Asthma risk unaltered by taking extra vitamin D
Taking vitamin D supplements does not reduce the risk of asthma attacks in children or adults, research shows.
The findings are in contrast to a previous review that indicated a reduction in asthma attacks among people taking vitamin D.
Researchers from the University of Edinburgh’s Usher Institute, on Edinburgh BioQuarter, and Queen Mary University of London, did not examine other potential health benefits, but stress there is no harm in taking vitamin D.
Experts analysed the results of 20 randomised controlled trials that included data on 1,155 children and 1,070 adults. The majority of patients in the trials had mild to moderate asthma.
The researchers compared outcomes for patients who took a vitamin D supplement with others who took a placebo.
The team found no significant difference in the number of people who experienced an asthma attack requiring treatment with a course of steroid tablets. The review – published by Cochrane – did not find any effect of taking vitamin D on asthma control even if people were vitamin D-deficient when they joined the studies. Neither was there any effect with different doses of the supplement, nor in people of different ages.
Most of the trials included in the review involved patients taking the typical form of vitamin D supplement, which is called cholecalciferol. One trial that used calcidiol – a compound that the body can make from vitamin D – reported an improvement in asthma control in patients taking this supplement.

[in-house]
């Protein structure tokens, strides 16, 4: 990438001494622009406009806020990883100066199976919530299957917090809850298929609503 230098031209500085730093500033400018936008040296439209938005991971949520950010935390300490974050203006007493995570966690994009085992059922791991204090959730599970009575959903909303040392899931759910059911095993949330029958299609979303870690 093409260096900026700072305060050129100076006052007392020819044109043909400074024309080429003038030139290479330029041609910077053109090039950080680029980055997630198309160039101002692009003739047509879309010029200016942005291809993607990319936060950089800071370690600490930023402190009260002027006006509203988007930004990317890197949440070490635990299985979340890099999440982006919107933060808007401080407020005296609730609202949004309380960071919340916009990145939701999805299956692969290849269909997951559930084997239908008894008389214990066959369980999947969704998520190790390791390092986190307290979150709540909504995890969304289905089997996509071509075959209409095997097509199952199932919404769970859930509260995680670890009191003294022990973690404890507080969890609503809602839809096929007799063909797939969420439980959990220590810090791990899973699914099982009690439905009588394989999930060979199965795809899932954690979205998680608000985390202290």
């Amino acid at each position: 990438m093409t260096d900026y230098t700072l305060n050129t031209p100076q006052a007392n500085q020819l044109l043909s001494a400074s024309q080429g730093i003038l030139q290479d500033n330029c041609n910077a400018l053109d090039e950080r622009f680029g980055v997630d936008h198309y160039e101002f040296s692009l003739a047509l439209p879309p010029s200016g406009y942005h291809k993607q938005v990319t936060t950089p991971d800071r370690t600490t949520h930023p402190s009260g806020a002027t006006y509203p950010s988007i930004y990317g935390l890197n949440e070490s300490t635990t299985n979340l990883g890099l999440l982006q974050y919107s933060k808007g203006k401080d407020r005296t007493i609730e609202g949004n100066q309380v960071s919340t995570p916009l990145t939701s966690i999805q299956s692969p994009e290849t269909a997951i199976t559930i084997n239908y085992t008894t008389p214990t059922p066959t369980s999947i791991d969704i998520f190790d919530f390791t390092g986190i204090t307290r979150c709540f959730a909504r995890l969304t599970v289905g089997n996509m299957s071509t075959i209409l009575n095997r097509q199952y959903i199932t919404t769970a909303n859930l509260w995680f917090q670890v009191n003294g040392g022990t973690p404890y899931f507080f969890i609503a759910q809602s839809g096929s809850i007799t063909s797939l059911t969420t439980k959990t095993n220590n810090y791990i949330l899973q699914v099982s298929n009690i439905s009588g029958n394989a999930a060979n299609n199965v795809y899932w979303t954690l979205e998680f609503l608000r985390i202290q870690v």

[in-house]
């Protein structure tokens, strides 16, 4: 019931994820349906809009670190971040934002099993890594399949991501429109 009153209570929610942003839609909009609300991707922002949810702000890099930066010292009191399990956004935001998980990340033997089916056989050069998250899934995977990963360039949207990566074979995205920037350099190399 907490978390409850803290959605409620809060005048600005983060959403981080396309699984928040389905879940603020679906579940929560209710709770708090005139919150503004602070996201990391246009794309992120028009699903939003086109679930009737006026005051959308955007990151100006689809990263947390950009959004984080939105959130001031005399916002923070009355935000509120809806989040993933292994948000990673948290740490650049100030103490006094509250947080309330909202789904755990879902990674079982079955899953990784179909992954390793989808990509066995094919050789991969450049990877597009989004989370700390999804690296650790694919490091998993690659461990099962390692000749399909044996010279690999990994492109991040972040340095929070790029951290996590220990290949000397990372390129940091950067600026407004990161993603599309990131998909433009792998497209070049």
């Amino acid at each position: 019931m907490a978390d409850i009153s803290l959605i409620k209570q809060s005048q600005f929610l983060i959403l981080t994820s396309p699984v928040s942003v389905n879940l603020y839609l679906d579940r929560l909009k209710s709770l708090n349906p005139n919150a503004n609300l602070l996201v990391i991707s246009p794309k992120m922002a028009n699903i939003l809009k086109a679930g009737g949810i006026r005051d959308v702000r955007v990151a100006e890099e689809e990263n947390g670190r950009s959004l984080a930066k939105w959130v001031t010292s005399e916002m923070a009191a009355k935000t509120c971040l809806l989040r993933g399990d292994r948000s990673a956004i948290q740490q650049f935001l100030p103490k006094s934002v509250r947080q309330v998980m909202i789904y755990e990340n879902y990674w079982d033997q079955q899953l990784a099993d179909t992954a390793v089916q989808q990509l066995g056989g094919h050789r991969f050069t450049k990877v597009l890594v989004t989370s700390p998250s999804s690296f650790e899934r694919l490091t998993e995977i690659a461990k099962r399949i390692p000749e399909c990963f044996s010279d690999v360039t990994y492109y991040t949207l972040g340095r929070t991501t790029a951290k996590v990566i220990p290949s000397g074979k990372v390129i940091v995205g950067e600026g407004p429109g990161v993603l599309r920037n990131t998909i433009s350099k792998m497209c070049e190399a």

The reviewers say further research is needed to confirm whether this form of vitamin D has benefits for people with asthma.
“Our updated systematic review, which brought together evidence from a total of 20 trials undertaken in children and adults, found that vitamin D did not reduce the risk of asthma exacerbations.
“There were limited numbers of people with very severe asthma and with very low levels of vitamin D prior to supplementation, so we are not in a position to come to any clear conclusions as to whether such individuals might be helped by vitamin D supplementation.”
Professor Sir Aziz Sheikh, Director of Usher Institute at the University of Edinburgh, and the Asthma UK Centre for Applied Research
“Vitamin D deficiency has been linked to an increased risk of severe asthma attacks and our previous Cochrane review, published in 2016, found that vitamin D reduced the risk of asthma attacks. However, more studies have been published since then and when we included the extra data in our updated review, the overall results changed.
“The trials we looked at did not include many people with severe asthma or people with very low levels of vitamin D in their blood, so these are areas where more research is still needed.”
Adrian Martineau, Clinical Professor of Respiratory Infection and Immunity at Queen Mary University of London